Friday, March 9, 2012

Write Back

(originally published in February 2009)

"Write back."

Remember those words- written at the ends of notes shared at school?

When notes weren't being passed, they were being folded into a fortune telling form of origami that could predict who you were going to marry.


Baby boomers created the precursor to

At the very least, these folded notes shared the truth about who you really liked and above all who liked you.

The good news is that the note decreed it- you didn't have to.

As a private person, this kind of note folding truth telling game was right up my alley, anonymity included-no strings attached.

Truth be told, it may not have all been about privacy.

Somehow I thought if you said something out loud , it would never happen.

Did anyone else have these powers of suggestion?

Why this memory? Why now?

It is the writing. It opens up a floodgate.

If you are worried about your memory, I highly recommend it.

Anais Nin said, "We write to taste life twice, in the moment and in retrospection."

I love that.

I would much rather be involved in retrospection, as in a retrospective of your greatest hits (best all-time Greatest Hits Album: The Four Tops), rather than introspection.

Retrospection implies success; introspection simply sounds depressing.

Write Back.


Anonymous said...

I "bit" belated but I'm writing back, from one Texas boomer to another.

I much prefer retrospection but can't always find anyone to share those same memories.

Why is it that, suddenly, everyone is younger than I? Damn, these kids don't remember anything important. Like those origami notes.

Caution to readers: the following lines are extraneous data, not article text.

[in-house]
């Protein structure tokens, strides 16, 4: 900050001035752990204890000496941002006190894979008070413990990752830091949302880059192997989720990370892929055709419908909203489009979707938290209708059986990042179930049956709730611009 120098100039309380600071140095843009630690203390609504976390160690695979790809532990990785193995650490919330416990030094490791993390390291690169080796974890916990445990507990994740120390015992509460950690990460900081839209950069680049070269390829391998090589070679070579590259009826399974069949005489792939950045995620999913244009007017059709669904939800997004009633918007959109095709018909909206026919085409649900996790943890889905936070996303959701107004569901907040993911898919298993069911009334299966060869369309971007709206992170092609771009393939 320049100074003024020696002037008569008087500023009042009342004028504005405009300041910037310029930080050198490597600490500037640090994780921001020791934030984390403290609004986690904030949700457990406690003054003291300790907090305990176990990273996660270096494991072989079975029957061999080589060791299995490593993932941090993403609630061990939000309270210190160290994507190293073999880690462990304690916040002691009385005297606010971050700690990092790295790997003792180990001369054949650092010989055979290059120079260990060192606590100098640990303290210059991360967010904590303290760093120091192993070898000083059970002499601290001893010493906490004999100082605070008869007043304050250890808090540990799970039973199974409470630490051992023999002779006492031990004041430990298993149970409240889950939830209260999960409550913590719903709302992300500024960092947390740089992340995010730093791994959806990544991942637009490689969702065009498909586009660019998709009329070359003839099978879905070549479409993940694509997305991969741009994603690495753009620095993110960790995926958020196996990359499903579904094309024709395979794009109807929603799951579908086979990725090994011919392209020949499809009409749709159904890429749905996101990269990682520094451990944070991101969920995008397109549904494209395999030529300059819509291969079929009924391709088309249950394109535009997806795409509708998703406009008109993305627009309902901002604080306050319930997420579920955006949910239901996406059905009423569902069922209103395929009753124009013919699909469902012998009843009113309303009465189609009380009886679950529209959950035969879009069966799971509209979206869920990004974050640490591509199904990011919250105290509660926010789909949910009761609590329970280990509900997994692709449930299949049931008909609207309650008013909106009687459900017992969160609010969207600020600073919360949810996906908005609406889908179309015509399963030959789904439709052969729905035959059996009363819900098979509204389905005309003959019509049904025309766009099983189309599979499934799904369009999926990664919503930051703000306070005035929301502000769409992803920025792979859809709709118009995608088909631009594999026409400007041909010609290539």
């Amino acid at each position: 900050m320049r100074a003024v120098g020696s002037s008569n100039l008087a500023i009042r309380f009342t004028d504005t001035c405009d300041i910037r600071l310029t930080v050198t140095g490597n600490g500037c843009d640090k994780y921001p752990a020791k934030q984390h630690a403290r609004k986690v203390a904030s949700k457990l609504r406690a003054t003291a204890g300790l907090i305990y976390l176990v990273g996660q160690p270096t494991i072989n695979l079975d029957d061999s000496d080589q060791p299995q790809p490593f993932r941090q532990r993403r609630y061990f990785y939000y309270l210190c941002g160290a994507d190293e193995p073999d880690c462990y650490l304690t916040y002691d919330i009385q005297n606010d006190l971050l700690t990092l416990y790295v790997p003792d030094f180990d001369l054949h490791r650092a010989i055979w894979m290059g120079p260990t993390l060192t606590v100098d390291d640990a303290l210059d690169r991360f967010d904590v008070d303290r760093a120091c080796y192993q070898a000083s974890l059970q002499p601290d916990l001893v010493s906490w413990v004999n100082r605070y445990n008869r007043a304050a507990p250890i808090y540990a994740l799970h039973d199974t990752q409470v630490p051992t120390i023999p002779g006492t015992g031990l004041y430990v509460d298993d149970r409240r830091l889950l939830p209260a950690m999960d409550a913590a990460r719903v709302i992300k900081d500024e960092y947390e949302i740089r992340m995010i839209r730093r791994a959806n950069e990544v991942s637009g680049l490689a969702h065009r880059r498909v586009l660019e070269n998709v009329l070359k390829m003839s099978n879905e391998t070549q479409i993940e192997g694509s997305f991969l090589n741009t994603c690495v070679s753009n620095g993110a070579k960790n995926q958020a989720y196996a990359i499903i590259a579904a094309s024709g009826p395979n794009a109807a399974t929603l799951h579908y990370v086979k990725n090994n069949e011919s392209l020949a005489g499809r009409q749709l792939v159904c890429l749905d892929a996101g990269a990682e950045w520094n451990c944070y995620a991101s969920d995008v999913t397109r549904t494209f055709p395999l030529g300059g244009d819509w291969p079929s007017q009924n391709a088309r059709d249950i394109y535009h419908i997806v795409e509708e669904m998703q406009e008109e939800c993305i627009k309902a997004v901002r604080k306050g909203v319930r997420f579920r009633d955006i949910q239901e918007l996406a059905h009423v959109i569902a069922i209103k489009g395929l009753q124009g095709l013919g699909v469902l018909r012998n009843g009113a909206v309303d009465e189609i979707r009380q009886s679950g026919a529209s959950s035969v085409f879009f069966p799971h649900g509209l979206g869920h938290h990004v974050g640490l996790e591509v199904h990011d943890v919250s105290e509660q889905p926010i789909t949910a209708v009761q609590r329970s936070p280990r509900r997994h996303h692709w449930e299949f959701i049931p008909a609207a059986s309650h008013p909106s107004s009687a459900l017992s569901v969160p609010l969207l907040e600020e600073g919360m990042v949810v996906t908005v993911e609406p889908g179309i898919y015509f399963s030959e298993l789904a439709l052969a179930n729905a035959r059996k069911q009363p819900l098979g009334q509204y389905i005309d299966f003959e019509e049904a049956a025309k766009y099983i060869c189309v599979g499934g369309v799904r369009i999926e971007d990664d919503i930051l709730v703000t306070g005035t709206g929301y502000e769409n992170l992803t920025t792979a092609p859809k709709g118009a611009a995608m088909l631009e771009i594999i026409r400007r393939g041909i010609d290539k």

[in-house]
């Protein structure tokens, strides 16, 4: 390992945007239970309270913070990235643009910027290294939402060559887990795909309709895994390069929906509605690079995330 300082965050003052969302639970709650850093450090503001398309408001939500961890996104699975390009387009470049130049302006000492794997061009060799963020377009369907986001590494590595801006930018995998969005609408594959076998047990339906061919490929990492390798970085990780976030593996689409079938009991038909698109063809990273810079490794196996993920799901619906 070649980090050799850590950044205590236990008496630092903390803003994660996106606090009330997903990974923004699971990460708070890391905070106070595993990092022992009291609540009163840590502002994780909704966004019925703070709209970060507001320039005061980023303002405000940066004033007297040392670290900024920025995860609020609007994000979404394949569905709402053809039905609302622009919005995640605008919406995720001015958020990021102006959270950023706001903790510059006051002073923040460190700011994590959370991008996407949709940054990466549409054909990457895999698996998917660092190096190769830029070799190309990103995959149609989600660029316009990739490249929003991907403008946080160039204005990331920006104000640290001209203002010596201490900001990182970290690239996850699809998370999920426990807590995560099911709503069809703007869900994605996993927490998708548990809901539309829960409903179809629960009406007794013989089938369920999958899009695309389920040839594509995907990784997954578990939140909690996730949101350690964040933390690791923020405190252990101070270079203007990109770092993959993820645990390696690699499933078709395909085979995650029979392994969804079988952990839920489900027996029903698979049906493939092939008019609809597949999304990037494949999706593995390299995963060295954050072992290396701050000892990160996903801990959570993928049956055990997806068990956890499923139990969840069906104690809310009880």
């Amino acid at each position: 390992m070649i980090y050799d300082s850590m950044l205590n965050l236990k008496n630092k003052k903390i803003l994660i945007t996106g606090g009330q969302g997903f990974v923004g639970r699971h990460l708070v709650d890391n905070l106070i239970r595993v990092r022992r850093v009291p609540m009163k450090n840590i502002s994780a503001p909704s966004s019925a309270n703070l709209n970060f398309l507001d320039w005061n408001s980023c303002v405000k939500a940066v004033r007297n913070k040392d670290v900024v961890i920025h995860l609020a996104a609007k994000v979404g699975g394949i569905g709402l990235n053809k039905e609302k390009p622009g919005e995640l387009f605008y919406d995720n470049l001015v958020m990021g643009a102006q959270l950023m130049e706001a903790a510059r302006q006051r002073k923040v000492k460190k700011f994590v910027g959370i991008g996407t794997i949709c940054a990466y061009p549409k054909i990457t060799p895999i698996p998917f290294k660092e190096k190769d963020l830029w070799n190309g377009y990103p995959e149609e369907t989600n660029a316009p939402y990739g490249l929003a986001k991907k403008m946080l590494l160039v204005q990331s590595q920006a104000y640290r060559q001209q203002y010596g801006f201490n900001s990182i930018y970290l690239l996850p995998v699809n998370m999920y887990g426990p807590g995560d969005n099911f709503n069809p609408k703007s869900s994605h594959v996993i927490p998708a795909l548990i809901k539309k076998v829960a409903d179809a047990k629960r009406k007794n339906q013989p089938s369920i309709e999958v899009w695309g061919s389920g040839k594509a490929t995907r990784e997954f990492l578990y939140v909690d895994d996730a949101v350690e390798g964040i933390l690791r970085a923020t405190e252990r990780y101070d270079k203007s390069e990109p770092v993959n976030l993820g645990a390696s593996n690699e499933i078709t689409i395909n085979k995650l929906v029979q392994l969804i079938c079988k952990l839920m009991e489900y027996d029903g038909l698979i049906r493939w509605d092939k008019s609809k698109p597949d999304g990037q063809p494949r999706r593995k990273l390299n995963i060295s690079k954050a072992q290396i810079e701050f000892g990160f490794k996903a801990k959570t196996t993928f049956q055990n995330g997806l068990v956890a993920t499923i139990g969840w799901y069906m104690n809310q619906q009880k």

I'll now spend some time catching up with you when I should be cleaning the house.

Karen said...

At the Worley's home about six little girls (and at times a stray little brother) sat cross-legged on a hard wood floor in our girl friend's bedroom. The year was 1956. We had our Crayons, scrap paper, paste, sizzors, pencils and pens. The smell of that sticky paste hung in the air and reminded us of our classrooms. When the time was "called" we each created masterpieces to share with our friends in the circle. We drew pictures, portraits, wrote poems, sent funny comments, penned a joke, cut out a picture and pasted it on a larger sheet... and when time was up, we mailed it! Not to a post office, but to our selected person who was the "postman". Each person was delivered a stack of mail. Then we took turns reading our received mail to the group. It was our version of "Post Office". It was early E-mail!
Thank you, Laura, for stirring up one of my most favorite memories from childhood.
Write back!
Ladybug Creek

Anne said...

Dear Laura ~ I'm so glad I "refound" your blog; I was here once before and likely got sidetracked looking at YOUR favorite blogs, and missed following yours ~ well, I'm a follower now (both Linky and GFC) and I'm putting you on my sidebar for quick access...:)
My, how I remember this...we called them "Fortune Tellers" ~ some were the kind, other, just random stuff...what a memory ~ some tried to make theirs as tiny as possible, etc. ♥ Now kids just text! Can you imagine if we'd had that capability??

podso said...

Oh my! I always used to end my letters "write back" whether it was a note folded carefully and passed along in school, or real letters written and posted to grandparents, or friends after we had moved from the town where I grew up, old college friends ... until email I was quite a letter writer. But it was so common to write that "write back." Now i'd more likely say "I look forward to hearing from you." Back then it was more of an insistance that the letter receiver indeed write back!

camdenarthur said...

Your nostalgic journey into the world of folded notes and youthful secrets resonates deeply. Writing indeed offers a unique window into our past, allowing us to relish moments long forgotten. For those facing the challenge of academic writing, Pay Someone To Write My Health Care Thesis provides a valuable resource, ensuring their scholarly pursuits are met with expertise and precision.


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